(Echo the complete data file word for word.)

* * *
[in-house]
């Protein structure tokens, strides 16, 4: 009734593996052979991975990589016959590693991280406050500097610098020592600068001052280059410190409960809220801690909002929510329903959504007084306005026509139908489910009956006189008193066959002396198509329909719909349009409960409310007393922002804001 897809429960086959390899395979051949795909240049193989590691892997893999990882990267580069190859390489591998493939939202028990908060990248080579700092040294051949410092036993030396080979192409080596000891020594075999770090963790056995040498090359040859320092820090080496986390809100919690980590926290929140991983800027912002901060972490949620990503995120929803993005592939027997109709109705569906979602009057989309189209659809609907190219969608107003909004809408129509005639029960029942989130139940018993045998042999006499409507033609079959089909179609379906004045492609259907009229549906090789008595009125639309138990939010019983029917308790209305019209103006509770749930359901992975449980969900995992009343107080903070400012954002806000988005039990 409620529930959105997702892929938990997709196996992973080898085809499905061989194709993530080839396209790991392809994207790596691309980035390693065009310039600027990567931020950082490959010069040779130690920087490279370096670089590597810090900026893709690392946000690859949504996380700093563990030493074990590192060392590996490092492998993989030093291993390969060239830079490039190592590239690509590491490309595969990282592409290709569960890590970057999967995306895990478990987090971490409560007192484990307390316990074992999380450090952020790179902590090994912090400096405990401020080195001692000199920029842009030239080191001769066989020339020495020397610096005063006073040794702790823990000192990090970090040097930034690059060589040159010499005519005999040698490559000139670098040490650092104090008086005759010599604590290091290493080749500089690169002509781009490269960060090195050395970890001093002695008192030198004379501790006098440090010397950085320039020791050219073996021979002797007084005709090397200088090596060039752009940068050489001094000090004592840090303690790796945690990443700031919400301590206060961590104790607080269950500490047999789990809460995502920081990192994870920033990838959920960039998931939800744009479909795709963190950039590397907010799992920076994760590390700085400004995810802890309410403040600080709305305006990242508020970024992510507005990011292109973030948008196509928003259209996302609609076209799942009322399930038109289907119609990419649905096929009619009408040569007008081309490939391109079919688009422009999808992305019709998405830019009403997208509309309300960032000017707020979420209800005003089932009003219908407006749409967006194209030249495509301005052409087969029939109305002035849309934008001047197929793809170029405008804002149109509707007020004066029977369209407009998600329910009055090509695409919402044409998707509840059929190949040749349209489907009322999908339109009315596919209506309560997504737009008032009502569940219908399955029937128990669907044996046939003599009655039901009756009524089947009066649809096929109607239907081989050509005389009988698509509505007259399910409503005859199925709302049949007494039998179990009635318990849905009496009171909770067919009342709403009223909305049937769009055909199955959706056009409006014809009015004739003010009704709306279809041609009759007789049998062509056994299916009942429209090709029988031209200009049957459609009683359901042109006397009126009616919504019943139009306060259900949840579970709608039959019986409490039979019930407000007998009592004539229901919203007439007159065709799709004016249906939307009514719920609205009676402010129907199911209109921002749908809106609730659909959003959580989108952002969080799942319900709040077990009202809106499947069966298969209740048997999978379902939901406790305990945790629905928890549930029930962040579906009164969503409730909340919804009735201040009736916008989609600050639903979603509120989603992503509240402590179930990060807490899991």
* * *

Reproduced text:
[in-house]
């Protein structure tokens, strides 16, 4: 009734593996052979991975990589016959590693991280406050500097610098020592600068001052280059410190409960809220801690909002929510329903959504007084306005026509139908489910009956006189008193066959002396198509329909719909349009409960409310007393922002804001 897809429960086959390899395979051949795909240049193989590691892997893999990882990267580069190859390489591998493939939202028990908060990248080579700092040294051949410092036993030396080979192409080596000891020594075999770090963790056995040498090359040859320092820090080496986390809100919690980590926290929140991983800027912002901060972490949620990503995120929803993005592939027997109709109705569906979602009057989309189209659809609907190219969608107003909004809408129509005639029960029942989130139940018993045998042999006499409507033609079959089909179609379906004045492609259907009229549906090789008595009125639309138990939010019983029917308790209305019209103006509770749930359901992975449980969900995992009343107080903070400012954002806000988005039990 409620529930959105997702892929938990997709196996992973080898085809499905061989194709993530080839396209790991392809994207790596691309980035390693065009310039600027990567931020950082490959010069040779130690920087490279370096670089590597810090900026893709690392946000690859949504996380700093563990030493074990590192060392590996490092492998993989030093291993390969060239830079490039190592590239690509590491490309595969990282592409290709569960890590970057999967995306895990478990987090971490409560007192484990307390316990074992999380450090952020790179902590090994912090400096405990401020080195001692000199920029842009030239080191001769066989020339020495020397610096005063006073040794702790823990000192990090970090040097930034690059060589040159010499005519005999040698490559000139670098040490650092104090008086005759010599604590290091290493080749500089690169002509781009490269960060090195050395970890001093002695008192030198004379501790006098440090010397950085320039020791050219073996021979002797007084005709090397200088090596060039752009940068050489001094000090004592840090303690790796945690990443700031919400301590206060961590104790607080269950500490047999789990809460995502920081990192994870920033990838959920960039998931939800744009479909795709963190950039590397907010799992920076994760590390700085400004995810802890309410403040600080709305305006990242508020970024992510507005990011292109973030948008196509928003259209996302609609076209799942009322399930038109289907119609990419649905096929009619009408040569007008081309490939391109079919688009422009999808992305019709998405830019009403997208509309309300960032000017707020979420209800005003089932009003219908407006749409967006194209030249495509301005052409087969029939109305002035849309934008001047197929793809170029405008804002149109509707007020004066029977369209407009998600329910009055090509695409919402044409998707509840059929190949040749349209489907009322999908339109009315596919209506309560997504737009008032009502569940219908399955029937128990669907044996046939003599009655039901009756009524089947009066649809096929109607239907081989050509005389009988698509509505007259399910409503005859199925709302049949007494039998179990009635318990849905009496009171909770067919009342709403009223909305049937769009055909199955959706056009409006014809009015004739003010009704709306279809041609009759007789049998062509056994299916009942429209090709029988031209200009049957459609009683359901042109006397009126009616919504019943139009306060259900949840579970709608039959019986409490039979019930407000007998009592004539229901919203007439007159065709799709004016249906939307009514719920609205009676402010129907199911209109921002749908809106609730659909959003959580989108952002969080799942319900709040077990009202809106499947069966298969209740048997999978379902939901406790305990945790629905928890549930029930962040579906009164969503409730909340919804009735201040009736916008989609600050639903979603509120989603992503509240402590179930990060807490899991």